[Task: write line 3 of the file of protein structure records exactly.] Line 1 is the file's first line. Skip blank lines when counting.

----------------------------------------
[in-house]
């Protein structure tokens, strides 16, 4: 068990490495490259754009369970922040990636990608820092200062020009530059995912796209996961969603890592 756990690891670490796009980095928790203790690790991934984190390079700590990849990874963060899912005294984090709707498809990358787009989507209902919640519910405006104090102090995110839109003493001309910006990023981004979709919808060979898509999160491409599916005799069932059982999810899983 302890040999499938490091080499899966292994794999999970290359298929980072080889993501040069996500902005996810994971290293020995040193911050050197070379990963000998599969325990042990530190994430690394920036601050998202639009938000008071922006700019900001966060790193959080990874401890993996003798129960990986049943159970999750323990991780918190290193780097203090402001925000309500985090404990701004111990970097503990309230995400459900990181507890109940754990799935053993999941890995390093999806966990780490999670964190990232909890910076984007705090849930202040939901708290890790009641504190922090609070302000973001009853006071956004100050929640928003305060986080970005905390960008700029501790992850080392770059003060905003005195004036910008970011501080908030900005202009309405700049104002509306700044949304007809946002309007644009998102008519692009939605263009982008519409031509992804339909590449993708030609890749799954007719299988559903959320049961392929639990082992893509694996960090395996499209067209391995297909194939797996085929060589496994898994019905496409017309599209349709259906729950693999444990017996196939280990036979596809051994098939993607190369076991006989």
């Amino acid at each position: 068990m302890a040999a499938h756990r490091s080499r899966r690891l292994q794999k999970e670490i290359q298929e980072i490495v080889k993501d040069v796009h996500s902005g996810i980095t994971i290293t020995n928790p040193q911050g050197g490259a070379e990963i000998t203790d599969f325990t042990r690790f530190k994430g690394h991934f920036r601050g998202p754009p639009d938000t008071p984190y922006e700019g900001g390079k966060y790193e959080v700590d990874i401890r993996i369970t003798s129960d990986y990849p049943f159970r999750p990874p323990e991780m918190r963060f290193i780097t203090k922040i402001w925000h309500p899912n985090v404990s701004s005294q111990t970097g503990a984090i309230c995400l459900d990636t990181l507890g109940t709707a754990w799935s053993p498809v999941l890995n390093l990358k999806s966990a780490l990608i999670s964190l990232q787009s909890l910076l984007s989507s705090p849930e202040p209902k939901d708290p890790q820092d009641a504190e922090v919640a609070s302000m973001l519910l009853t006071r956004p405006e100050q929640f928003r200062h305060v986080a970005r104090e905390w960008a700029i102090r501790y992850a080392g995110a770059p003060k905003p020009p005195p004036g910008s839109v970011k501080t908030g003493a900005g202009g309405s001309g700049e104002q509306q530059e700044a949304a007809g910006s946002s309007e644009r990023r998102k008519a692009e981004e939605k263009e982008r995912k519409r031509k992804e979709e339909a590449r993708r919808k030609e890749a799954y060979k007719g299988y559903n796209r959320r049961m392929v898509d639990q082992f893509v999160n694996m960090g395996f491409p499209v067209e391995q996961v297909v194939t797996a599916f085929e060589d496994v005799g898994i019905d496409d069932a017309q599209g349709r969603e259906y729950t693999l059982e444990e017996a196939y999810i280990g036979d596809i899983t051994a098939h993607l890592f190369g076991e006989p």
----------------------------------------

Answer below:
């Amino acid at each position: 068990m302890a040999a499938h756990r490091s080499r899966r690891l292994q794999k999970e670490i290359q298929e980072i490495v080889k993501d040069v796009h996500s902005g996810i980095t994971i290293t020995n928790p040193q911050g050197g490259a070379e990963i000998t203790d599969f325990t042990r690790f530190k994430g690394h991934f920036r601050g998202p754009p639009d938000t008071p984190y922006e700019g900001g390079k966060y790193e959080v700590d990874i401890r993996i369970t003798s129960d990986y990849p049943f159970r999750p990874p323990e991780m918190r963060f290193i780097t203090k922040i402001w925000h309500p899912n985090v404990s701004s005294q111990t970097g503990a984090i309230c995400l459900d990636t990181l507890g109940t709707a754990w799935s053993p498809v999941l890995n390093l990358k999806s966990a780490l990608i999670s964190l990232q787009s909890l910076l984007s989507s705090p849930e202040p209902k939901d708290p890790q820092d009641a504190e922090v919640a609070s302000m973001l519910l009853t006071r956004p405006e100050q929640f928003r200062h305060v986080a970005r104090e905390w960008a700029i102090r501790y992850a080392g995110a770059p003060k905003p020009p005195p004036g910008s839109v970011k501080t908030g003493a900005g202009g309405s001309g700049e104002q509306q530059e700044a949304a007809g910006s946002s309007e644009r990023r998102k008519a692009e981004e939605k263009e982008r995912k519409r031509k992804e979709e339909a590449r993708r919808k030609e890749a799954y060979k007719g299988y559903n796209r959320r049961m392929v898509d639990q082992f893509v999160n694996m960090g395996f491409p499209v067209e391995q996961v297909v194939t797996a599916f085929e060589d496994v005799g898994i019905d496409d069932a017309q599209g349709r969603e259906y729950t693999l059982e444990e017996a196939y999810i280990g036979d596809i899983t051994a098939h993607l890592f190369g076991e006989p």